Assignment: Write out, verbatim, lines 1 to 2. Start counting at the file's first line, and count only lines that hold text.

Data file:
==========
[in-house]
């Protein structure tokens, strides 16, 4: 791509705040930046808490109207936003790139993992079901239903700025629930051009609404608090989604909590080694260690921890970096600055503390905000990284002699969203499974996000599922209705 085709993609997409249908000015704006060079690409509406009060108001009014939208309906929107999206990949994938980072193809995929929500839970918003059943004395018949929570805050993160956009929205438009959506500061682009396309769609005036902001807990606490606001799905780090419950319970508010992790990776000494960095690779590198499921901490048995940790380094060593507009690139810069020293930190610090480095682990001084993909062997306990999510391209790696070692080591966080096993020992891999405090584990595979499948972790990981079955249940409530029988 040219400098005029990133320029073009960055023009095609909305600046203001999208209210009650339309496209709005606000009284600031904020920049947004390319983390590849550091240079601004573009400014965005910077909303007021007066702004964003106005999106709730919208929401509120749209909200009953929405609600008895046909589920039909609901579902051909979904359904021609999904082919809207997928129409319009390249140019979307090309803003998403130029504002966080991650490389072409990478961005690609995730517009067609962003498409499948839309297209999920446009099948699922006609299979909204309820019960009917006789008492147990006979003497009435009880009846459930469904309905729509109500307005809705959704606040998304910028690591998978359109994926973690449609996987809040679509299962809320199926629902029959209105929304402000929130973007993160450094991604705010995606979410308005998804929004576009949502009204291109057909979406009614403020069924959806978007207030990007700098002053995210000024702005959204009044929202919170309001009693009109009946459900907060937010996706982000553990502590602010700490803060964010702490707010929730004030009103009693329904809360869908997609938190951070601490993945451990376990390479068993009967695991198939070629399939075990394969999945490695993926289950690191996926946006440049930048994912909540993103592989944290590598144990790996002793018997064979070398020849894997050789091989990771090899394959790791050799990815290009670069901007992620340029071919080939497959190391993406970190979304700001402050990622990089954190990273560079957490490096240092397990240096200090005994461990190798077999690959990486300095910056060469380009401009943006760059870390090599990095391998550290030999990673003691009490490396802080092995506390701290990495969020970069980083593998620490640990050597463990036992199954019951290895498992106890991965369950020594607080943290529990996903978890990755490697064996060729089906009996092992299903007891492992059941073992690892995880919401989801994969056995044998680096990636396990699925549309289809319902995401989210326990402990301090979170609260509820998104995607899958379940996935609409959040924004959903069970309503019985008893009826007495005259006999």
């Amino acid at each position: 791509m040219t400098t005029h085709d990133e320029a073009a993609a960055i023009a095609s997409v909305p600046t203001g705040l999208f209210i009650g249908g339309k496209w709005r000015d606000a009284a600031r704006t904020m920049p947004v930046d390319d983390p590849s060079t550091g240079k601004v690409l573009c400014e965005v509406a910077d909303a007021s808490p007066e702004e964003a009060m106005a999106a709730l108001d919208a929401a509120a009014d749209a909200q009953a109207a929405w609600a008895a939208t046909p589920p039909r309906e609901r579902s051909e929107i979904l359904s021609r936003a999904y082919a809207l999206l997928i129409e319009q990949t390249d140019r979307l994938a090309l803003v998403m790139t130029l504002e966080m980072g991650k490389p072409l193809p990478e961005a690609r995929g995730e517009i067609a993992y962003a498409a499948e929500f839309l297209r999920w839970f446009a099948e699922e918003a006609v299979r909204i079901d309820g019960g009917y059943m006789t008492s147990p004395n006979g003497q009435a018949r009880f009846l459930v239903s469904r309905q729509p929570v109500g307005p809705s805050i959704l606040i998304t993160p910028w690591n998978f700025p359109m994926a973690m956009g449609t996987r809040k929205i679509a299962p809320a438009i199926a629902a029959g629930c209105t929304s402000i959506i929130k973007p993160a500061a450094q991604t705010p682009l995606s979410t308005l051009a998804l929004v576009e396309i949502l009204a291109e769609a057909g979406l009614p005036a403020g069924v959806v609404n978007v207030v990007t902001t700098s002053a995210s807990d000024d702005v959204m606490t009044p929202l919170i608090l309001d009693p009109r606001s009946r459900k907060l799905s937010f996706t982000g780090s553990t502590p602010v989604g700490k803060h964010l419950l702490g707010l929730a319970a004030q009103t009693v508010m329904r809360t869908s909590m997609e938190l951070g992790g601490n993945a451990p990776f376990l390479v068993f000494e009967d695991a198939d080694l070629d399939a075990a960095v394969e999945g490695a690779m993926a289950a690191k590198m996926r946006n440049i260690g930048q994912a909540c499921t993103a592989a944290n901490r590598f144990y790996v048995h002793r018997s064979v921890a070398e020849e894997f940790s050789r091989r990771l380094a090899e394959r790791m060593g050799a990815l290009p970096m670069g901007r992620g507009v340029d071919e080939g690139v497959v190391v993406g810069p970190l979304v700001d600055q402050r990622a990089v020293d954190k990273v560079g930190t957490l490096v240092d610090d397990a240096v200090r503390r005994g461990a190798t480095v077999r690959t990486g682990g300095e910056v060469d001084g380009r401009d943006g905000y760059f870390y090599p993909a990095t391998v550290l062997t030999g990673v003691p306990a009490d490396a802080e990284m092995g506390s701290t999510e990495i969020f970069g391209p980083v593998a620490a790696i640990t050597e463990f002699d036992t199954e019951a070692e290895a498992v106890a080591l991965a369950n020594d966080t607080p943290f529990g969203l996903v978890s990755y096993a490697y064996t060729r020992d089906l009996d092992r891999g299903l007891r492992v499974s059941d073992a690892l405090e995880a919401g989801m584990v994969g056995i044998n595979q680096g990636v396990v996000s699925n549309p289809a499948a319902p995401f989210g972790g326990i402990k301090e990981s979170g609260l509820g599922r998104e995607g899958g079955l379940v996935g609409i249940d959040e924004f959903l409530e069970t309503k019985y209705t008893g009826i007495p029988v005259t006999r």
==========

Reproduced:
[in-house]
């Protein structure tokens, strides 16, 4: 791509705040930046808490109207936003790139993992079901239903700025629930051009609404608090989604909590080694260690921890970096600055503390905000990284002699969203499974996000599922209705 085709993609997409249908000015704006060079690409509406009060108001009014939208309906929107999206990949994938980072193809995929929500839970918003059943004395018949929570805050993160956009929205438009959506500061682009396309769609005036902001807990606490606001799905780090419950319970508010992790990776000494960095690779590198499921901490048995940790380094060593507009690139810069020293930190610090480095682990001084993909062997306990999510391209790696070692080591966080096993020992891999405090584990595979499948972790990981079955249940409530029988 040219400098005029990133320029073009960055023009095609909305600046203001999208209210009650339309496209709005606000009284600031904020920049947004390319983390590849550091240079601004573009400014965005910077909303007021007066702004964003106005999106709730919208929401509120749209909200009953929405609600008895046909589920039909609901579902051909979904359904021609999904082919809207997928129409319009390249140019979307090309803003998403130029504002966080991650490389072409990478961005690609995730517009067609962003498409499948839309297209999920446009099948699922006609299979909204309820019960009917006789008492147990006979003497009435009880009846459930469904309905729509109500307005809705959704606040998304910028690591998978359109994926973690449609996987809040679509299962809320199926629902029959209105929304402000929130973007993160450094991604705010995606979410308005998804929004576009949502009204291109057909979406009614403020069924959806978007207030990007700098002053995210000024702005959204009044929202919170309001009693009109009946459900907060937010996706982000553990502590602010700490803060964010702490707010929730004030009103009693329904809360869908997609938190951070601490993945451990376990390479068993009967695991198939070629399939075990394969999945490695993926289950690191996926946006440049930048994912909540993103592989944290590598144990790996002793018997064979070398020849894997050789091989990771090899394959790791050799990815290009670069901007992620340029071919080939497959190391993406970190979304700001402050990622990089954190990273560079957490490096240092397990240096200090005994461990190798077999690959990486300095910056060469380009401009943006760059870390090599990095391998550290030999990673003691009490490396802080092995506390701290990495969020970069980083593998620490640990050597463990036992199954019951290895498992106890991965369950020594607080943290529990996903978890990755490697064996060729089906009996092992299903007891492992059941073992690892995880919401989801994969056995044998680096990636396990699925549309289809319902995401989210326990402990301090979170609260509820998104995607899958379940996935609409959040924004959903069970309503019985008893009826007495005259006999």